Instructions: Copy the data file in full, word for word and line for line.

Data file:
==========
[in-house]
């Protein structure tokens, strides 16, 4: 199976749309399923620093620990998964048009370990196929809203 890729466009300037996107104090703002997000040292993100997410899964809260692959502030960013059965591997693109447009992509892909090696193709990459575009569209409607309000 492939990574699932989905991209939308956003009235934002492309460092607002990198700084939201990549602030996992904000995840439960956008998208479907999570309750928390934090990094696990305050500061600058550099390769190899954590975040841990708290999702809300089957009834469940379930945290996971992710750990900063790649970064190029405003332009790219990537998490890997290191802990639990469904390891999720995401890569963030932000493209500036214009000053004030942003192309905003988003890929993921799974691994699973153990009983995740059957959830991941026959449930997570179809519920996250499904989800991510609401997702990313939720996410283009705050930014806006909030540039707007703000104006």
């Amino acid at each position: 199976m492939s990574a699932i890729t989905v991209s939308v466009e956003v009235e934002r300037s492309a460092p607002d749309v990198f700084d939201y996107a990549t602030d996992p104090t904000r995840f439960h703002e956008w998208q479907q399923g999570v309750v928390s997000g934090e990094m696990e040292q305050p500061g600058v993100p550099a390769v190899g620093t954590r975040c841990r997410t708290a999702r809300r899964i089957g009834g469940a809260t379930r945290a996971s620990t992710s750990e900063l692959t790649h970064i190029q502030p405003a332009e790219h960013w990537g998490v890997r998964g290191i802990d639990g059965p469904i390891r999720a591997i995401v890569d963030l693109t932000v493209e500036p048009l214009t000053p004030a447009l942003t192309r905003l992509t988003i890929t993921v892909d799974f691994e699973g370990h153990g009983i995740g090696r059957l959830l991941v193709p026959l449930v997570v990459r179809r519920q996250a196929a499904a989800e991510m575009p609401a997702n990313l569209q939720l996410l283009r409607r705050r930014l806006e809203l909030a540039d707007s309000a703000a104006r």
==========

[in-house]
């Protein structure tokens, strides 16, 4: 199976749309399923620093620990998964048009370990196929809203 890729466009300037996107104090703002997000040292993100997410899964809260692959502030960013059965591997693109447009992509892909090696193709990459575009569209409607309000 492939990574699932989905991209939308956003009235934002492309460092607002990198700084939201990549602030996992904000995840439960956008998208479907999570309750928390934090990094696990305050500061600058550099390769190899954590975040841990708290999702809300089957009834469940379930945290996971992710750990900063790649970064190029405003332009790219990537998490890997290191802990639990469904390891999720995401890569963030932000493209500036214009000053004030942003192309905003988003890929993921799974691994699973153990009983995740059957959830991941026959449930997570179809519920996250499904989800991510609401997702990313939720996410283009705050930014806006909030540039707007703000104006």
């Amino acid at each position: 199976m492939s990574a699932i890729t989905v991209s939308v466009e956003v009235e934002r300037s492309a460092p607002d749309v990198f700084d939201y996107a990549t602030d996992p104090t904000r995840f439960h703002e956008w998208q479907q399923g999570v309750v928390s997000g934090e990094m696990e040292q305050p500061g600058v993100p550099a390769v190899g620093t954590r975040c841990r997410t708290a999702r809300r899964i089957g009834g469940a809260t379930r945290a996971s620990t992710s750990e900063l692959t790649h970064i190029q502030p405003a332009e790219h960013w990537g998490v890997r998964g290191i802990d639990g059965p469904i390891r999720a591997i995401v890569d963030l693109t932000v493209e500036p048009l214009t000053p004030a447009l942003t192309r905003l992509t988003i890929t993921v892909d799974f691994e699973g370990h153990g009983i995740g090696r059957l959830l991941v193709p026959l449930v997570v990459r179809r519920q996250a196929a499904a989800e991510m575009p609401a997702n990313l569209q939720l996410l283009r409607r705050r930014l806006e809203l909030a540039d707007s309000a703000a104006r």